Under-nutrition can cause permanent stunting and cognitive impairments. Meanwhile, obese children are at greater risk of cardiovascular disease, diabetes, non-alcoholic fatty liver disease and psychological distress (SIGN Guideline 115: Management of Obesity (external link)).

Adults who were obese as children are more likely to be obese themselves and are at greater risk of associated health problems including cardiovascular disease, diabetes and cancer (Growing Up in Scotland - Overweight, Obesity and Activity (external link)).

More recently, the World Health Organisation has published recommendations for tackling inequalities in obesity link:

This guidance highlights the importance of nutrition in the early years in tackling inequalities related to overweight and obesity.

For more information on this topic, please see our section on Child Healthy Weight and Inequalities in the early years.

Poor diet presents risks to oral health in children, with diets high in sugar being the single greatest risk factor for development of dental decay. Guidance for professionals, including those who work with children and families, is contained in Oral Health and Nutrition Guidance for Professionals (external link).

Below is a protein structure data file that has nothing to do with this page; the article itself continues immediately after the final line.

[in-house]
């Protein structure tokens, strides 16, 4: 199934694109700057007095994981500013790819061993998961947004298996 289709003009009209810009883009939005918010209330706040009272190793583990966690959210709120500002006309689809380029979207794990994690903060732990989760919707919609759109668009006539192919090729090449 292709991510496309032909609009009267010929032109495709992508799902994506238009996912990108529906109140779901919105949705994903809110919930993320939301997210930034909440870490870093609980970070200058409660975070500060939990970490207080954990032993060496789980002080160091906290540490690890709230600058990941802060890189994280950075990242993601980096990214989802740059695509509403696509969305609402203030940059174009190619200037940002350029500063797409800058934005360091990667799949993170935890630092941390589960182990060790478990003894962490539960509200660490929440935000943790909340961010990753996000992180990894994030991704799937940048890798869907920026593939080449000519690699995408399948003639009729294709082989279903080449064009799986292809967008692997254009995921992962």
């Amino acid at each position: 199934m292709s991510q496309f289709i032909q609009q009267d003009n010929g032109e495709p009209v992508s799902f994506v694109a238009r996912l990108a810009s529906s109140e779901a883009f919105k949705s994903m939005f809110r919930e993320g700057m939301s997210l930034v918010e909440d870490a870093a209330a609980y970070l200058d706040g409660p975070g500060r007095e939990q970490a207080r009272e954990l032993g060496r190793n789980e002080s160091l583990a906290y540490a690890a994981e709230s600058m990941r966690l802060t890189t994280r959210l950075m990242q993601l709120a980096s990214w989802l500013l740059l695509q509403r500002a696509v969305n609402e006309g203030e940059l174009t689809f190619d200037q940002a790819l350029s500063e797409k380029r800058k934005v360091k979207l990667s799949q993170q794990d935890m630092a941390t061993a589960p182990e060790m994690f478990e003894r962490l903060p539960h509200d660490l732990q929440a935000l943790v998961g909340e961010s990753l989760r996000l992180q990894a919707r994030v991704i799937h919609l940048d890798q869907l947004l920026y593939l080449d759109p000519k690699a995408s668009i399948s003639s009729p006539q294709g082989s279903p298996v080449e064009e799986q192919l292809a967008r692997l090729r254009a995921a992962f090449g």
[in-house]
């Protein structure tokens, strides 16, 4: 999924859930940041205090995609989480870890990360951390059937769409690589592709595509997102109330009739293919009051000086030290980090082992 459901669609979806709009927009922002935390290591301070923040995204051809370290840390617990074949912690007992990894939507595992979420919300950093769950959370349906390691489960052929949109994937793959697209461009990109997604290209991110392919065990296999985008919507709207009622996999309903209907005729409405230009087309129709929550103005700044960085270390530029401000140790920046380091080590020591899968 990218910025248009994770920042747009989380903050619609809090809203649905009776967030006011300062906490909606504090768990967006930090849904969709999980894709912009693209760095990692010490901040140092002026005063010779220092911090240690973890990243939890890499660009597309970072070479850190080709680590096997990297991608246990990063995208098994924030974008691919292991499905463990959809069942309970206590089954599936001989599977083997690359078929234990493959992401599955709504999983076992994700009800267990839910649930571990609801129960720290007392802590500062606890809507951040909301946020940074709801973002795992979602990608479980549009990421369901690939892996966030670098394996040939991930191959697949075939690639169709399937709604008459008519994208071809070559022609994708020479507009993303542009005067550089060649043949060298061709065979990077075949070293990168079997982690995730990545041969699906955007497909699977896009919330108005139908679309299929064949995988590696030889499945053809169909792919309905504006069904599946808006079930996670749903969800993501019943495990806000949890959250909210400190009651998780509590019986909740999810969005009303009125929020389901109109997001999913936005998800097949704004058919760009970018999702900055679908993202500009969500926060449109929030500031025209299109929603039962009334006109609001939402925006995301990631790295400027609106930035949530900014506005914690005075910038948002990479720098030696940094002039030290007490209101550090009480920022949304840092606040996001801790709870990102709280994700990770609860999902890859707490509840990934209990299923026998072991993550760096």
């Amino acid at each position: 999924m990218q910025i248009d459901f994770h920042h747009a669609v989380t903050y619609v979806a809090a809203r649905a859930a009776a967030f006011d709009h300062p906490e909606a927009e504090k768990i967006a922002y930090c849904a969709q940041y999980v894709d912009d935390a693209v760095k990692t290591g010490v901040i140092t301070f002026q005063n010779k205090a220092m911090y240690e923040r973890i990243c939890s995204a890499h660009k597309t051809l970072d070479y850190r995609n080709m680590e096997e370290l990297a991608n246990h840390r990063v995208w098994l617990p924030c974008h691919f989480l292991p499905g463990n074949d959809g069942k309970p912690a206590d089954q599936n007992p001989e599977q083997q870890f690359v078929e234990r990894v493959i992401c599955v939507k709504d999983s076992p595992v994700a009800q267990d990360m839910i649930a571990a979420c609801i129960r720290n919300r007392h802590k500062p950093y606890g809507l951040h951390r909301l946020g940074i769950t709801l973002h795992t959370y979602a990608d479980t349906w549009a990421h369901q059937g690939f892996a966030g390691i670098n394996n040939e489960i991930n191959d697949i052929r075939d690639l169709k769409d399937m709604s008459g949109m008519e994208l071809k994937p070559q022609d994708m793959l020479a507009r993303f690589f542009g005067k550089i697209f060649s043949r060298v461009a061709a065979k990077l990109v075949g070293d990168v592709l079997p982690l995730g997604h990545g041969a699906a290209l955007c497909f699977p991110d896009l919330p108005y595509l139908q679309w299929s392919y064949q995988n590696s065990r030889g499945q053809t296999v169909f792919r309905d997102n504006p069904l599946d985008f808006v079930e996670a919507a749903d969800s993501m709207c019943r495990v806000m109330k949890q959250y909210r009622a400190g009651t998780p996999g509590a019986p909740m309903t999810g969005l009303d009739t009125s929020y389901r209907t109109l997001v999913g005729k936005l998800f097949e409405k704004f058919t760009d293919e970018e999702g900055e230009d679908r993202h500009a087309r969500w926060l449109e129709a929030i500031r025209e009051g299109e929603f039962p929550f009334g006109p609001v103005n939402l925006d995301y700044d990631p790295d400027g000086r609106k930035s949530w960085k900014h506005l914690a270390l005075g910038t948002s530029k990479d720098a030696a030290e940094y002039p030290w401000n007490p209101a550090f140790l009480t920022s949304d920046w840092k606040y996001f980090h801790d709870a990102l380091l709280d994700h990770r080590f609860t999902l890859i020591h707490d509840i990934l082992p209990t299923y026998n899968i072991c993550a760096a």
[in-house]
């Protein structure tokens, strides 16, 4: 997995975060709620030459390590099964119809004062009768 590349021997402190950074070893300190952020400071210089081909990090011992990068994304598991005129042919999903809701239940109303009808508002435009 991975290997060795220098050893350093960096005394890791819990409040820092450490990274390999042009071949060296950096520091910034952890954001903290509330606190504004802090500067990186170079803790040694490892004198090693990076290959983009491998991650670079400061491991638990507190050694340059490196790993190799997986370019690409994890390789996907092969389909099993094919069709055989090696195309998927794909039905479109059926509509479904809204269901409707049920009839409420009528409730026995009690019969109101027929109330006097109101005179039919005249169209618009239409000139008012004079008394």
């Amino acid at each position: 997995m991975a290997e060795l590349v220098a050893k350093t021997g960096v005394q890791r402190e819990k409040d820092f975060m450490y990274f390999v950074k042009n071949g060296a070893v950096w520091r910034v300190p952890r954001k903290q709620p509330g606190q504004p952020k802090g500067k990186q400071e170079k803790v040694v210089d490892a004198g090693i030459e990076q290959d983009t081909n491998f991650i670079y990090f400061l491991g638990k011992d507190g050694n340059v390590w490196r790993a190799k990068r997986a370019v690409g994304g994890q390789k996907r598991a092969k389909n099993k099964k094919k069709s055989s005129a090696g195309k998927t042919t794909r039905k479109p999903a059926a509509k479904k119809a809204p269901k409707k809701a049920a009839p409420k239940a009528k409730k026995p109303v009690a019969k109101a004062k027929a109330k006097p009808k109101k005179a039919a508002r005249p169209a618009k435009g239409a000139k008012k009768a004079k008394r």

For more on oral health, please see our section on Oral Health and inequalities in the early years.

Interventions that promote good nutrition in 3-5s

In 2012, Health Scotland published a review of available evidence on interventions that promote good maternal and child nutrition.

Multi-faceted interventions for mothers with children over 4 years of age reported significant increases in the consumption of fruit and vegetables by the family and significant improvements in the quality and diversity of foods consumed by the family. Multi-faceted approaches included those that were tailored to the educational needs of the mother and to family resources and that involved hands-on food skills development.

Interventions which focused on home visits by health visitors to low-income mothers of young children reported significant improvements in children’s daily intake of healthy foods.

Dietary interventions with mothers and children designed to avert food allergies and intolerances in families with a history of atopic disease resulted in fewer symptoms over time.

Repeated exposure of infants and children to target foods (e.g. fruits and vegetables) improves their acceptance and intake.

Parent-led interventions where children aged 2-6 were asked to taste a previously disliked vegetable for 14 days increased the children's acceptance of the vegetable. Presenting the foods in a positive manner was also important.